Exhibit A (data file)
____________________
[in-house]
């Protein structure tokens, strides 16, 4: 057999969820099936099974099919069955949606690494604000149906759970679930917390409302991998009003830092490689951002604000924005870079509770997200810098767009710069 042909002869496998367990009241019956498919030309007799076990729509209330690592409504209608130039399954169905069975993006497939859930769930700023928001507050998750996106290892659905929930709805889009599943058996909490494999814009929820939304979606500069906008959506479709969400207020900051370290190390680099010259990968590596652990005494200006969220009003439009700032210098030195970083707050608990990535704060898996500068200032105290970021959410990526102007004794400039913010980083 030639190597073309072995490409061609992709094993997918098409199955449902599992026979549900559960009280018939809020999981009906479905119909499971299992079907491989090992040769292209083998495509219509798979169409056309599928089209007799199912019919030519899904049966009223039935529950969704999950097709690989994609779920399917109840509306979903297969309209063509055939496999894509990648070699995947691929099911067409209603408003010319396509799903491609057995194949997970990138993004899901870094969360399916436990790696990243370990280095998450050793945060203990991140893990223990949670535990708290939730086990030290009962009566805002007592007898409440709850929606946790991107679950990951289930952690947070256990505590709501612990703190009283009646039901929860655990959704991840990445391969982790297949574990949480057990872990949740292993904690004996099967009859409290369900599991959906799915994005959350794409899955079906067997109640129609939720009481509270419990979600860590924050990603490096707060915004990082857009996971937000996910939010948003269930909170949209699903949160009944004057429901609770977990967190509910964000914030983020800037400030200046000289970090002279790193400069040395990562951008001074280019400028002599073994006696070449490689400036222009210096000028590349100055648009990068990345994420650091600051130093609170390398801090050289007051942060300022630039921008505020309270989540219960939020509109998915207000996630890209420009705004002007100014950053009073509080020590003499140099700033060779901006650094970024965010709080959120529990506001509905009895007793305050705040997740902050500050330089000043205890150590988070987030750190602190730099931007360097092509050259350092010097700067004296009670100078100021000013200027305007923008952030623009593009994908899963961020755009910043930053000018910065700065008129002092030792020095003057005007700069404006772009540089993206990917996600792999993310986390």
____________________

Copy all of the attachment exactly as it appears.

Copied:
[in-house]
């Protein structure tokens, strides 16, 4: 057999969820099936099974099919069955949606690494604000149906759970679930917390409302991998009003830092490689951002604000924005870079509770997200810098767009710069 042909002869496998367990009241019956498919030309007799076990729509209330690592409504209608130039399954169905069975993006497939859930769930700023928001507050998750996106290892659905929930709805889009599943058996909490494999814009929820939304979606500069906008959506479709969400207020900051370290190390680099010259990968590596652990005494200006969220009003439009700032210098030195970083707050608990990535704060898996500068200032105290970021959410990526102007004794400039913010980083 030639190597073309072995490409061609992709094993997918098409199955449902599992026979549900559960009280018939809020999981009906479905119909499971299992079907491989090992040769292209083998495509219509798979169409056309599928089209007799199912019919030519899904049966009223039935529950969704999950097709690989994609779920399917109840509306979903297969309209063509055939496999894509990648070699995947691929099911067409209603408003010319396509799903491609057995194949997970990138993004899901870094969360399916436990790696990243370990280095998450050793945060203990991140893990223990949670535990708290939730086990030290009962009566805002007592007898409440709850929606946790991107679950990951289930952690947070256990505590709501612990703190009283009646039901929860655990959704991840990445391969982790297949574990949480057990872990949740292993904690004996099967009859409290369900599991959906799915994005959350794409899955079906067997109640129609939720009481509270419990979600860590924050990603490096707060915004990082857009996971937000996910939010948003269930909170949209699903949160009944004057429901609770977990967190509910964000914030983020800037400030200046000289970090002279790193400069040395990562951008001074280019400028002599073994006696070449490689400036222009210096000028590349100055648009990068990345994420650091600051130093609170390398801090050289007051942060300022630039921008505020309270989540219960939020509109998915207000996630890209420009705004002007100014950053009073509080020590003499140099700033060779901006650094970024965010709080959120529990506001509905009895007793305050705040997740902050500050330089000043205890150590988070987030750190602190730099931007360097092509050259350092010097700067004296009670100078100021000013200027305007923008952030623009593009994908899963961020755009910043930053000018910065700065008129002092030792020095003057005007700069404006772009540089993206990917996600792999993310986390």